Local supply chains have some combination of inadequate capacity, low productivity, and high labor costs which conspire to inflate costs by 100% or more, causing substantial project delays and increasing HSE risk. It is imperative that host countries recognize the consequences of onerous local content mandates and reset requirements to achieve a more sustainable cost premium that provides host country benefits without jeopardizing project viability.

Oil price, offshore cost and deepwater project starts, 1995-2013.
Oil price, offshore cost and deepwater project starts, 1995-2013.

Production-sharing contracts and tax regimes are getting progressively more disconnected from the capital intensity and risks undertaken by operators. Certain countries are moderating tax regimes to incentivize rather than inhibit new production. Host countries also need long-term policies that are not subject to change after every election cycle.

Technology development and adoption

The development of enabling technologies has been a critical factor in unlocking resources from deeper waters and more difficult reservoirs. The industry has progressed from producing hydrocarbons in 1,000 ft of water to 10,000 ft of water in a span of 30 years. The technical challenges of the recent tranche of deepwater projects calls for significant investments in surface and subsurface technology. The investment in enabling and enhancing technologies must be broad and sustained if the industry is to bring on new deepwater production.

Key technologies have to be identified early and advanced to an appropriate technology readiness level before they can be deployed in the field. The development cycle takes many years and is capital intensive. Key technology categories to enable more profitable deepwater production are:

  • Reservoir characterization and well placement
  • Drilling and completion efficiency
  • High-pressure and high-temperature equipment
  • Improved enhanced recovery
  • Subsea processing and boosting
  • Innovative floating platforms and riser solutions
  • Cost-effective subsea well intervention.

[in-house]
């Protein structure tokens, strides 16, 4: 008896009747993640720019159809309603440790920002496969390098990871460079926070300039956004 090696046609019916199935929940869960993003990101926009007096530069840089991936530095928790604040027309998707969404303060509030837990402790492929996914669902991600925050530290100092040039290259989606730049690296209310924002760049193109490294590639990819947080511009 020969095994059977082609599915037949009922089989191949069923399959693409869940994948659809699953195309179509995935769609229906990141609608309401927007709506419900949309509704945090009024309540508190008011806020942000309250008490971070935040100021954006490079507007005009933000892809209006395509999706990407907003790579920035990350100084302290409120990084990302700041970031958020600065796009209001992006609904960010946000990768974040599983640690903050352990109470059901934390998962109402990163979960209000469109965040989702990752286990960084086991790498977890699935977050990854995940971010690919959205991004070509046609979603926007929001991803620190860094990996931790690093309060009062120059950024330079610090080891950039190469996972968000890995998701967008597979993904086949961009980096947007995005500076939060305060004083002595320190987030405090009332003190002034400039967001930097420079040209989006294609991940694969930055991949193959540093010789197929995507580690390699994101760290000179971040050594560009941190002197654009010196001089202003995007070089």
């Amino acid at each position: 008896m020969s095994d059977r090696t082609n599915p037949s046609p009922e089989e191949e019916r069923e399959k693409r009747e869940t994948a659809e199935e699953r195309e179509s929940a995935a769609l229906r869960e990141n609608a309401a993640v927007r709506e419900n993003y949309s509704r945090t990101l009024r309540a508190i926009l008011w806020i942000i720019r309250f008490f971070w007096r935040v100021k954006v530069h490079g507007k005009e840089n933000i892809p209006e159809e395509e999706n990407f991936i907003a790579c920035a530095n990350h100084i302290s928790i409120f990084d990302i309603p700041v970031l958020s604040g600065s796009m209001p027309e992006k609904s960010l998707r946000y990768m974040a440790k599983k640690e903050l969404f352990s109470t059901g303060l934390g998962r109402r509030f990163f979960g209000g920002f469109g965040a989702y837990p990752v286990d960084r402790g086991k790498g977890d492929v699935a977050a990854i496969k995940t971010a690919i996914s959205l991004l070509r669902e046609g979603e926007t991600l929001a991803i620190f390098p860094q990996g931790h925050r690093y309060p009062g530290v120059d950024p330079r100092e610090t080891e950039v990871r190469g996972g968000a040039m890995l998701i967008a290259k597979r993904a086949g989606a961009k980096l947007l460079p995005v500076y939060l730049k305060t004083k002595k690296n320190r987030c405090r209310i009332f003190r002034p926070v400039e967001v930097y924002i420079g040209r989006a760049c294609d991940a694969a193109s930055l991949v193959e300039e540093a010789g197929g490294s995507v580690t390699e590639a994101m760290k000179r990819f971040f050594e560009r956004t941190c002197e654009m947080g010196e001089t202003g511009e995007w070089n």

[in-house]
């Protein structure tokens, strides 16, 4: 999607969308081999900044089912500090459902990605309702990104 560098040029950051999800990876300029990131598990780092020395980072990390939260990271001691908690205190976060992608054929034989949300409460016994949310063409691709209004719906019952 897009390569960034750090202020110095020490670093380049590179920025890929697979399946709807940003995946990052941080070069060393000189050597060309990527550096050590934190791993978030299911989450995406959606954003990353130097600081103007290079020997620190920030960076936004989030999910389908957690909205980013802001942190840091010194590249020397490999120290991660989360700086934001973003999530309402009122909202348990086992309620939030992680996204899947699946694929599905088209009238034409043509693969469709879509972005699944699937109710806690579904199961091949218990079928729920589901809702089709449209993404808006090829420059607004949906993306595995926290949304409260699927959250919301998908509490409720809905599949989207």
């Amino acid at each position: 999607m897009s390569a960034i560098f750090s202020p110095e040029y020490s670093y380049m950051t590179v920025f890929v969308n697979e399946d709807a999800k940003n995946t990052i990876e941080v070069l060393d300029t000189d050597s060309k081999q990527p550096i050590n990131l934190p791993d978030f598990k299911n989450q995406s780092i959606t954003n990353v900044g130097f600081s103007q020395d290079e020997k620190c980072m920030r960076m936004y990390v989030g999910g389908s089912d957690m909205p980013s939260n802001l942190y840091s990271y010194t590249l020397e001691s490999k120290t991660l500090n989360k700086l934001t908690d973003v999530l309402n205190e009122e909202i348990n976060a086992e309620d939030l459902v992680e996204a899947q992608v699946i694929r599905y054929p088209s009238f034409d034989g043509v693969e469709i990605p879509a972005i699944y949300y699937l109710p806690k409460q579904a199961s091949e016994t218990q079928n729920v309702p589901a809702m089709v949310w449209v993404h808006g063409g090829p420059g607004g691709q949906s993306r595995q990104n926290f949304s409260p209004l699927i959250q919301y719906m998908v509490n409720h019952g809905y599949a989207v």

All of these are being developed to varying degrees by the industry. The key message is that the industry must accelerate the pace of development and adoption of these technologies by adequate and sustained capital commitment.

Required recovery for economic development as a function of reservoir complexity.
Required recovery for economic development as a function of reservoir complexity.

Bridging the skills gap

A major challenge facing the industry today is the growing chasm between the rising demand for oil and gas production in deepwater and the growing shortage of technical skills to meet this demand. This is exacerbated by the "great crew change" that is under way. The acute shortage of skilled workers with 20 to 25 years of experience will remain.

The industry is addressing the skills gap from many angles - industry, government, education and training providers - to make a difference in the mid to long term. There are many initiatives under way where academia, industry, and regulators are teaming up and investing in research and training to provide technology and needed skills.

To ensure a sustainable pipeline of talent, the industry can no longer persist in playing the zero sum game of poaching and cannibalizing each other's employees. Instead, it must invest in recruiting, training, and nurturing new talent.


The growing demand for oil and gas will require more deepwater production. Until recently, the industry has had great success in developing deepwater fields. The industry is now on an unsustainable track where capital spending for deepwater developments has increased but production and profits have been falling, while oil prices are forecast to remain depressed for several years.

Additionally, deepwater developments are having to compete for capital allocation with the unconventional market, which has been booming until recently. Operators have reacted by canceling, delaying or recycling new deepwater projects and reducing capital outlays in an effort to rein in costs.

The industry will need to look for ways to manage reservoir uncertainty, improve capital efficiency, and continue to invest in new technologies. It will also need to work with government officials, regulators, and educators to rationalize local content requirements and bridge the skills gap. Many of these initiatives are well underway. The oil and gas industry has always responded to grave challenges that arise periodically, and is at its best when it has its back to the wall.

Source: - - Based on a paper presented at the Deep Offshore Technology International Conference held in Aberdeen, Scotland, Oct. 14-16, 2014.